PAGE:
HDD: Affordable Capacity and Rewriting

HDDs currently offer the most possible storage space for the lowest possible cost. While HDDs have longer load times than SSDs, comparative performance losses can be minimal, especially in workflows where the storage device is rarely accessed. Flash SSDs aren’t built to handle constant re-writes over the same space thousands of times like HDDs. So HDDs will last longer if your business works with large amounts of data that is constantly overwritten.


Ultimately, your IT consulting firm will make different recommendations depending on the types of devices in use and how those devices are used. When it comes to laptops, the extra investment in an SSD is almost always worth it, especially if the employees are unlikely to use the extra storage space afforded by an HDD of similar cost. Thirty percent of shipped laptops come equipped with an SSD.

With desktop computers, it comes down to the need for a performance boost. If employees aren’t working with a lot of locally stored data on their desktop systems, SSDs afford an impressive performance boost, and the lost storage capacity will go unnoticed. However, HDDs may still win out when it comes to server-based storage. While servers running high-demand applications will see substantial performance boosts when switching to SSDs, the cost difference can still be a hurdle. HDDs still dominate in cases where performance isn’t an issue, as with cold storage.

MSPs are a great asset for determining your company’s optimal data storage solutions. HDDs still have a place in the business environment—but given the current trends, they could be obsolete within a decade.

Is Tape Storage (Completely) Dead?

Thursday, May 28th, 2015

IT SF Bay Area discussion on using tape for backup & archiving of data.

If you’re over 40, you probably remember the original Sony Walkman—the freedom of listening to a single cassette tape in portable stereo. Even if you still have a few favorite cassette tapes packed away somewhere, where could you listen to them today? Tape is just so… ancient. Ask your kids.

Magnetic tape used for computer data storage dates back even further, introduced by IBM in 1953. Those first reel-to-reel contraptions would likewise give way to the convenience of portable cassettes, which would largely be replaced by hard disks, and most recently storage via the Cloud. But tape storage hasn’t quite gone the way of the dinosaurs just yet. In some cases, it might still be a favorably economical storage option, particularly for small businesses.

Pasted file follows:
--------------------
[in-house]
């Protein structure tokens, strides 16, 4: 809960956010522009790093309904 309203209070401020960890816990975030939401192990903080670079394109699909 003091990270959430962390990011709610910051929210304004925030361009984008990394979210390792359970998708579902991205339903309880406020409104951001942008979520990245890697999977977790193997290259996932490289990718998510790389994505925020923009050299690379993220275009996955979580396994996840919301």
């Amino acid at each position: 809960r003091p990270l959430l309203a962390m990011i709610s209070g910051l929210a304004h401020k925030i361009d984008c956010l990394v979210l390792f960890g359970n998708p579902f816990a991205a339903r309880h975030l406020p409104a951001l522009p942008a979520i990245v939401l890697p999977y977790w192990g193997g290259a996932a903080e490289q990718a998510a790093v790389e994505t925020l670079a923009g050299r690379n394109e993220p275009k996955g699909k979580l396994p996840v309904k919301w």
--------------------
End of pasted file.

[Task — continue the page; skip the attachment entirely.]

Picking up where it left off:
When we talk about “data storage,” we need to divide it into two distinct areas: backup and archiving.


Backing up essential day-to-day files and applications, as we’ve talked about, is necessary for disaster recovery (DR)—getting your company back up and running as soon as possible following a major catastrophe (from acts of nature to hostile computer viruses to simple human error). We strongly advocate that each of our customers develops a comprehensive, hybrid Cloud and on-premises Disaster Recovery solution.


Archiving involves the secured storage of “cold” data, rarely used files which still need long-term retention (typically for regulatory requirements). For many small companies, as much as 85 percent of stored data is never accessed again after 90 days. It either takes up valuable disk space on an onsite server or gets uploaded into a Cloud data center—where the provider charges monthly for every last gigabyte.

As antiquated as tape storage may first appear, it still holds a few advantages over other media:

  • Tape is cheaper. Purchasing new cassettes (as low as $30 each) for a single DDS/DAT tape drive is less expensive than multiple hard drives/servers or additional Cloud data storage.

  • Tape lasts. A stored index of tapes lasts up to 30 years undisturbed, requiring none of the constant power and cooling requirements of an active computer.  Of course, you need to keep the tape drive equipment and software around.

  • Tape is secure. Archived data remains off the IT network until it’s needed—so it’s virtually hack-proof.

The “tape vs. disk vs. Cloud” debate still rages in IT circles. It doesn’t need to be an either/or proposition; archived files on tape can be a cost-effective supplement to storage on your server or in a Cloud data center. How well might a hybrid on-premises/Cloud/disk/tape solution fit into your company’s data storage needs? Ask us.